Asked  6 Months ago    Answers:  5   Viewed   16 times

I am doing work for a client who forces compatibility mode on all intranet sites. I was wondering if there is a tag I can put into my HTML that forces compatibility mode off.



There is the "edge" mode.

      <meta http-equiv="X-UA-Compatible" content="IE=edge" />
      <title>My Web Page</title>
      <p>Content goes here.</p>

From the linked MSDN page:

Edge mode tells Windows Internet Explorer to display content in the highest mode available, which actually breaks the “lock-in” paradigm. With Internet Explorer 8, this is equivalent to IE8 mode. If a (hypothetical) future release of Internet Explorer supported a higher compatibility mode, pages set to Edge mode would appear in the highest mode supported by that version; however, those same pages would still appear in IE8 mode when viewed with Internet Explorer 8.

However, "edge" mode is not encouraged in production use:

It is recommended that Web developers restrict their use of Edge mode to test pages and other non-production uses because of the possible unexpected results of rendering page content in future versions of Windows Internet Explorer.

I honestly don't entirely understand why. But according to this, the best way to go at the moment is using IE=8.

Tuesday, June 1, 2021
answered 6 Months ago

Ended up using to support all browsers.

But to get the video working in IE9 and Chrome I just added html5 doc type and used mp4:

<!DOCTYPE html>
  <video src="video.mp4" width="400" height="300" preload controls>
Thursday, June 3, 2021
answered 6 Months ago

I found problems with the two common ways of doing this:

  1. Doing this with custom headers (<customHeaders>) in web.config allows different deployments of the same application to have this set differently. I see this as one more thing that can go wrong, so I think it's better if the application specifies this in code. Also, IIS6 doesn't support this.

  2. Including an HTML <meta> tag in a Web Forms Master Page or MVC Layout Page seems better than the above. However, if some pages don't inherit from these then the tag needs to be duplicated, so there's a potential maintainability and reliability problem.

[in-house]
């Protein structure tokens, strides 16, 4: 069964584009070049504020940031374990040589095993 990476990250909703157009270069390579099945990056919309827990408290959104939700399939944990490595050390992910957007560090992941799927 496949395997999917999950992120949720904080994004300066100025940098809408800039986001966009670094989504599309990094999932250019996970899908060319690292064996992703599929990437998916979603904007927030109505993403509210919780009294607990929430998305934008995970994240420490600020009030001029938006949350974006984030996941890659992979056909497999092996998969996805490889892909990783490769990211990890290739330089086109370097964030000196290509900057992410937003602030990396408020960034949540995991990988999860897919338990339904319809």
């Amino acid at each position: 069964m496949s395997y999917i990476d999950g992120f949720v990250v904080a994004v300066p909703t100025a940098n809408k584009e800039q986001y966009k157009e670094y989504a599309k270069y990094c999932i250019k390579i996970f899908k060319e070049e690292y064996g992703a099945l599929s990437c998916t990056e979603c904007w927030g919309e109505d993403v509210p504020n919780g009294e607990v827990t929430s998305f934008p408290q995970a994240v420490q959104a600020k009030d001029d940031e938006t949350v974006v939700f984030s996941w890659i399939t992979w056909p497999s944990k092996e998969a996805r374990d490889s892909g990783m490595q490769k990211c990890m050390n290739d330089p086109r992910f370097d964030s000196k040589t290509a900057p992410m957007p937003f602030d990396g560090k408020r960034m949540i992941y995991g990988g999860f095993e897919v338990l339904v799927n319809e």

3. Network traffic could be reduced by only sending the X-UA-Compatible header to Internet Explorer clients.

Well-Structured Applications

If your application is structured in a way that causes all pages to ultimately inherit from a single root page, include the <meta> tag as shown in the other answers.

Legacy Applications

Otherwise, I think the best way to do this is to automatically add the HTTP header to all HTML responses. One way to do this is using an IHttpModule:

public class IeCompatibilityModeDisabler : IHttpModule
    public void Init(HttpApplication context)
        context.PreSendRequestHeaders += (sender, e) => DisableCompatibilityModeIfApplicable();

    private void DisableCompatibilityModeIfApplicable()
        if (IsIe && IsPage)

    private void DisableCompatibilityMode()
        var response = Context.Response;
        response.AddHeader("X-UA-Compatible", "IE=edge");

    private bool IsIe { get { return Context.Request.Browser.IsBrowser("IE"); } }

    private bool IsPage { get { return Context.Handler is Page; } }

    private HttpContext Context { get { return HttpContext.Current; } }

    public void Dispose() { }

IE=edge indicates that IE should use its latest rendering engine (rather than compatibility mode) to render the page.